Multi-detector Row CT
Multi-detector row CT represents a recent advance in helical CT technology. The Lightspeed CT (GE Medical Systems) mentioned earlier is currently capable of acquiring four channels of helical data simultaneously.
The advantages of multi-detector row CT for imaging the thorax include faster volumetric acquisitions, thin-section volumetric studies of large imaging volumes, retrospective reconstructions of thin sections from data used for routine thick-section imaging, and improved 3D rendering. Applications that may be substantially improved over singledetector row scanners include the following: (1) pulmonary CT angiography with improved detection of small isolated subsegmental emboli; (2) detection of fat or calcium within a pulmonary nodule that was detected on routine imaging; and (3) 3D imaging of the airways.
One significant price to be paid for these advances is the creation of huge image data sets involving hundreds of images, which will necessitate advances in the transfer, 3D display, and storage of these large volumes of CT image data. birth control pills online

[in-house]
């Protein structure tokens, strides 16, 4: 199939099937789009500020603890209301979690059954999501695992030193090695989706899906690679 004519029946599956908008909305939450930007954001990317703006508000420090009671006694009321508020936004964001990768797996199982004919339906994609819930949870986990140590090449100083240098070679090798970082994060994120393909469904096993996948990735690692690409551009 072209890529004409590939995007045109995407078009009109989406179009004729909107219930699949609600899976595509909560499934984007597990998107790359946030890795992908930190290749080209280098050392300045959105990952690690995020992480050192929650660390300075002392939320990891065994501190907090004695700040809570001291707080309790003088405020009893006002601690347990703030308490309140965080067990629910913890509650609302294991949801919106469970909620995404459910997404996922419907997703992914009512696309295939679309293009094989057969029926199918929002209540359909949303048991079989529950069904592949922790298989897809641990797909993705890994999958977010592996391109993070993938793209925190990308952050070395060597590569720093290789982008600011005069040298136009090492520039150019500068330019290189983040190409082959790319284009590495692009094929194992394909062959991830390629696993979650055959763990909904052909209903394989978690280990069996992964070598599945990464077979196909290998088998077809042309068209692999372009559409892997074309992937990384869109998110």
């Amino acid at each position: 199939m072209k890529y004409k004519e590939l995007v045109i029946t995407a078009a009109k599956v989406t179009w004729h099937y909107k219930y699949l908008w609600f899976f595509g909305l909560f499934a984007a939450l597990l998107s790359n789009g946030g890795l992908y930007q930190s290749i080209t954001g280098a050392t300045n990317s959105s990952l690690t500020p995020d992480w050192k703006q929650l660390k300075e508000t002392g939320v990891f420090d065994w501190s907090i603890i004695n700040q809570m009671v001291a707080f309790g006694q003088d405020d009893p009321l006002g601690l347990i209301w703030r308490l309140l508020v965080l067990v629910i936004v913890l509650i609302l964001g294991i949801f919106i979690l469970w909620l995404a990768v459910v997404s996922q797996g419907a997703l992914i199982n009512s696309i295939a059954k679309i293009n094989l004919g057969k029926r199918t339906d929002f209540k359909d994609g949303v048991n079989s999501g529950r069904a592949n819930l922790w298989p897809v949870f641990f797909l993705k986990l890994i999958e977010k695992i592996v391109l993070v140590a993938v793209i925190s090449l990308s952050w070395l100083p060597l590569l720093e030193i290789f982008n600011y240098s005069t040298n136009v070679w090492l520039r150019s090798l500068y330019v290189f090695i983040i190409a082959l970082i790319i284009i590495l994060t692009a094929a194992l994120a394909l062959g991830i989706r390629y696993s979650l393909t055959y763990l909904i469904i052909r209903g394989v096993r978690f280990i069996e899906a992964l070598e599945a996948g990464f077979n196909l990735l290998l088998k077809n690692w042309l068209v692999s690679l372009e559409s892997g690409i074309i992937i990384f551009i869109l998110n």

Another recent advance in CT technology is that of real-time CT fluoroscopy. The most frequent application of CT fluoroscopy has been for real-time guidance during the biopsy of pulmonary nodules. Although conventional and helical CT have been used for this purpose for many years, lack of realtime visualization of target lesions has been an important limitation, especially for small lesions and in patients who are unable to cooperate with breath-holding.
When performing the biopsy of small nodules, the puncture of vital structures (eg, with lesions near the heart) can be avoided. Complex pleural drainages and catheter placements are facilitated particularly well, with an average procedural time-saving of 25 to 30 min. Another important use of CT fluoroscopy in the chest has been for the guidance of transbronchial biopsy via the fiberoptic bronchoscope. With this technique, CT fluoroscopy allows accurate trans-bronchial needle placement into enlarged lymph nodes or masses, with the avoidance of major vascular structures. Considerable attention, however, must be paid to reducing the relatively high radiation exposures involved in CT fluoroscopy.